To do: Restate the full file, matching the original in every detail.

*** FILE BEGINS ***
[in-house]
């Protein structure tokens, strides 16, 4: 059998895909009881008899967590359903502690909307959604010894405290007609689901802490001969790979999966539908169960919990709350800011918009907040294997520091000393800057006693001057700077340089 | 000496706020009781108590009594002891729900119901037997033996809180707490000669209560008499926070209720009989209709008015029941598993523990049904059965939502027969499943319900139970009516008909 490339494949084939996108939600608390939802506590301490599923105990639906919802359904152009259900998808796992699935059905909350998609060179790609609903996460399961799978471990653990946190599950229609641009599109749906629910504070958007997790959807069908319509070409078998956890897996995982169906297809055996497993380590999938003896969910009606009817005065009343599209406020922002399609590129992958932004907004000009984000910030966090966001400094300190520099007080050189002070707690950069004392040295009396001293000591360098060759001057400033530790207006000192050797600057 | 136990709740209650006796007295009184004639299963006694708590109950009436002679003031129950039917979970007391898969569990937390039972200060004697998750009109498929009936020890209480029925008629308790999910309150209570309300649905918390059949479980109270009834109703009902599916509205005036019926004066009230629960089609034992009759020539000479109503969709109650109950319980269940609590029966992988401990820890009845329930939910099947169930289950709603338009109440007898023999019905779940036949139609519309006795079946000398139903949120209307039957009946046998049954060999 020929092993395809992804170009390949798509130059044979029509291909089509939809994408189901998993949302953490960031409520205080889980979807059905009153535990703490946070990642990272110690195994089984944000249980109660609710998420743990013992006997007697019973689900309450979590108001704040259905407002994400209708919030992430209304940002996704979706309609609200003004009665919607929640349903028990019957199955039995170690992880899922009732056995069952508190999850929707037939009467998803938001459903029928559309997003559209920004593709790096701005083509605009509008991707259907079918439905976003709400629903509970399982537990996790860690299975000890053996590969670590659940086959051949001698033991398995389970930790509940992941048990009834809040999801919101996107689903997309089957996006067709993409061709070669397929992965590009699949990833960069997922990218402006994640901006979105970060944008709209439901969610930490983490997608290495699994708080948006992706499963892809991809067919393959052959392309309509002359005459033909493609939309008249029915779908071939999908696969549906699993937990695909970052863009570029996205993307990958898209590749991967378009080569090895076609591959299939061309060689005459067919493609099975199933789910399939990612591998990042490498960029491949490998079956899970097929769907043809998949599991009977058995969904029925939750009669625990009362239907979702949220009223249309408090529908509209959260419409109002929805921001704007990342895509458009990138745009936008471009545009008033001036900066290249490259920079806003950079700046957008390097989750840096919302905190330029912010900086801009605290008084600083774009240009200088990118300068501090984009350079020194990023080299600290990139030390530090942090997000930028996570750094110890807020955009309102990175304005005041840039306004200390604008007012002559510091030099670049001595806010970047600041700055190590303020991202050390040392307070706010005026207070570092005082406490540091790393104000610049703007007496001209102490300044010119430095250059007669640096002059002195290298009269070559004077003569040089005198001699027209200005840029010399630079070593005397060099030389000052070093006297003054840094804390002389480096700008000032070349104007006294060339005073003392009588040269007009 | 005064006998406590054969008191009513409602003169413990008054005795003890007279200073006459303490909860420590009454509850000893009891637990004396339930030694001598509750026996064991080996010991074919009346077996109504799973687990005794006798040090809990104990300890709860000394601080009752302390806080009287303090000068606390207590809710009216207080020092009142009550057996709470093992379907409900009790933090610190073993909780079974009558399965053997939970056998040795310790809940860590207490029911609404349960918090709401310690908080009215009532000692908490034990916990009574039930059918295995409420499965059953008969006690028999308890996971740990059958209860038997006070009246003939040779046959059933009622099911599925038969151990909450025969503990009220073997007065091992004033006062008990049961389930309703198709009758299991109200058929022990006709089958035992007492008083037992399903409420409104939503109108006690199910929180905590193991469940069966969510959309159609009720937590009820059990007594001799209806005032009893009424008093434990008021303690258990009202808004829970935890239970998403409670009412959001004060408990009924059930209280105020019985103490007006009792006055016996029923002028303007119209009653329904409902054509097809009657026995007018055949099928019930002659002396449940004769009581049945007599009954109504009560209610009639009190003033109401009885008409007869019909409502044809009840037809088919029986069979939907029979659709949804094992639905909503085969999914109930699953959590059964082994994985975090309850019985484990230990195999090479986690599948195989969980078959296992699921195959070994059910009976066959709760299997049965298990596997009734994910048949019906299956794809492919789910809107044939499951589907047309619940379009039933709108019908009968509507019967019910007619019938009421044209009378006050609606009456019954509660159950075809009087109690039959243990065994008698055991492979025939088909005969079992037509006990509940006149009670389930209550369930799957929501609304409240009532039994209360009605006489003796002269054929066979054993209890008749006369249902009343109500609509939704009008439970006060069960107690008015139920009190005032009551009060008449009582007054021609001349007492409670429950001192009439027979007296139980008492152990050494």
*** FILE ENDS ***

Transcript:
[in-house]
């Protein structure tokens, strides 16, 4: 059998895909009881008899967590359903502690909307959604010894405290007609689901802490001969790979999966539908169960919990709350800011918009907040294997520091000393800057006693001057700077340089 | 000496706020009781108590009594002891729900119901037997033996809180707490000669209560008499926070209720009989209709008015029941598993523990049904059965939502027969499943319900139970009516008909 490339494949084939996108939600608390939802506590301490599923105990639906919802359904152009259900998808796992699935059905909350998609060179790609609903996460399961799978471990653990946190599950229609641009599109749906629910504070958007997790959807069908319509070409078998956890897996995982169906297809055996497993380590999938003896969910009606009817005065009343599209406020922002399609590129992958932004907004000009984000910030966090966001400094300190520099007080050189002070707690950069004392040295009396001293000591360098060759001057400033530790207006000192050797600057 | 136990709740209650006796007295009184004639299963006694708590109950009436002679003031129950039917979970007391898969569990937390039972200060004697998750009109498929009936020890209480029925008629308790999910309150209570309300649905918390059949479980109270009834109703009902599916509205005036019926004066009230629960089609034992009759020539000479109503969709109650109950319980269940609590029966992988401990820890009845329930939910099947169930289950709603338009109440007898023999019905779940036949139609519309006795079946000398139903949120209307039957009946046998049954060999 020929092993395809992804170009390949798509130059044979029509291909089509939809994408189901998993949302953490960031409520205080889980979807059905009153535990703490946070990642990272110690195994089984944000249980109660609710998420743990013992006997007697019973689900309450979590108001704040259905407002994400209708919030992430209304940002996704979706309609609200003004009665919607929640349903028990019957199955039995170690992880899922009732056995069952508190999850929707037939009467998803938001459903029928559309997003559209920004593709790096701005083509605009509008991707259907079918439905976003709400629903509970399982537990996790860690299975000890053996590969670590659940086959051949001698033991398995389970930790509940992941048990009834809040999801919101996107689903997309089957996006067709993409061709070669397929992965590009699949990833960069997922990218402006994640901006979105970060944008709209439901969610930490983490997608290495699994708080948006992706499963892809991809067919393959052959392309309509002359005459033909493609939309008249029915779908071939999908696969549906699993937990695909970052863009570029996205993307990958898209590749991967378009080569090895076609591959299939061309060689005459067919493609099975199933789910399939990612591998990042490498960029491949490998079956899970097929769907043809998949599991009977058995969904029925939750009669625990009362239907979702949220009223249309408090529908509209959260419409109002929805921001704007990342895509458009990138745009936008471009545009008033001036900066290249490259920079806003950079700046957008390097989750840096919302905190330029912010900086801009605290008084600083774009240009200088990118300068501090984009350079020194990023080299600290990139030390530090942090997000930028996570750094110890807020955009309102990175304005005041840039306004200390604008007012002559510091030099670049001595806010970047600041700055190590303020991202050390040392307070706010005026207070570092005082406490540091790393104000610049703007007496001209102490300044010119430095250059007669640096002059002195290298009269070559004077003569040089005198001699027209200005840029010399630079070593005397060099030389000052070093006297003054840094804390002389480096700008000032070349104007006294060339005073003392009588040269007009 | 005064006998406590054969008191009513409602003169413990008054005795003890007279200073006459303490909860420590009454509850000893009891637990004396339930030694001598509750026996064991080996010991074919009346077996109504799973687990005794006798040090809990104990300890709860000394601080009752302390806080009287303090000068606390207590809710009216207080020092009142009550057996709470093992379907409900009790933090610190073993909780079974009558399965053997939970056998040795310790809940860590207490029911609404349960918090709401310690908080009215009532000692908490034990916990009574039930059918295995409420499965059953008969006690028999308890996971740990059958209860038997006070009246003939040779046959059933009622099911599925038969151990909450025969503990009220073997007065091992004033006062008990049961389930309703198709009758299991109200058929022990006709089958035992007492008083037992399903409420409104939503109108006690199910929180905590193991469940069966969510959309159609009720937590009820059990007594001799209806005032009893009424008093434990008021303690258990009202808004829970935890239970998403409670009412959001004060408990009924059930209280105020019985103490007006009792006055016996029923002028303007119209009653329904409902054509097809009657026995007018055949099928019930002659002396449940004769009581049945007599009954109504009560209610009639009190003033109401009885008409007869019909409502044809009840037809088919029986069979939907029979659709949804094992639905909503085969999914109930699953959590059964082994994985975090309850019985484990230990195999090479986690599948195989969980078959296992699921195959070994059910009976066959709760299997049965298990596997009734994910048949019906299956794809492919789910809107044939499951589907047309619940379009039933709108019908009968509507019967019910007619019938009421044209009378006050609606009456019954509660159950075809009087109690039959243990065994008698055991492979025939088909005969079992037509006990509940006149009670389930209550369930799957929501609304409240009532039994209360009605006489003796002269054929066979054993209890008749006369249902009343109500609509939704009008439970006060069960107690008015139920009190005032009551009060008449009582007054021609001349007492409670429950001192009439027979007296139980008492152990050494």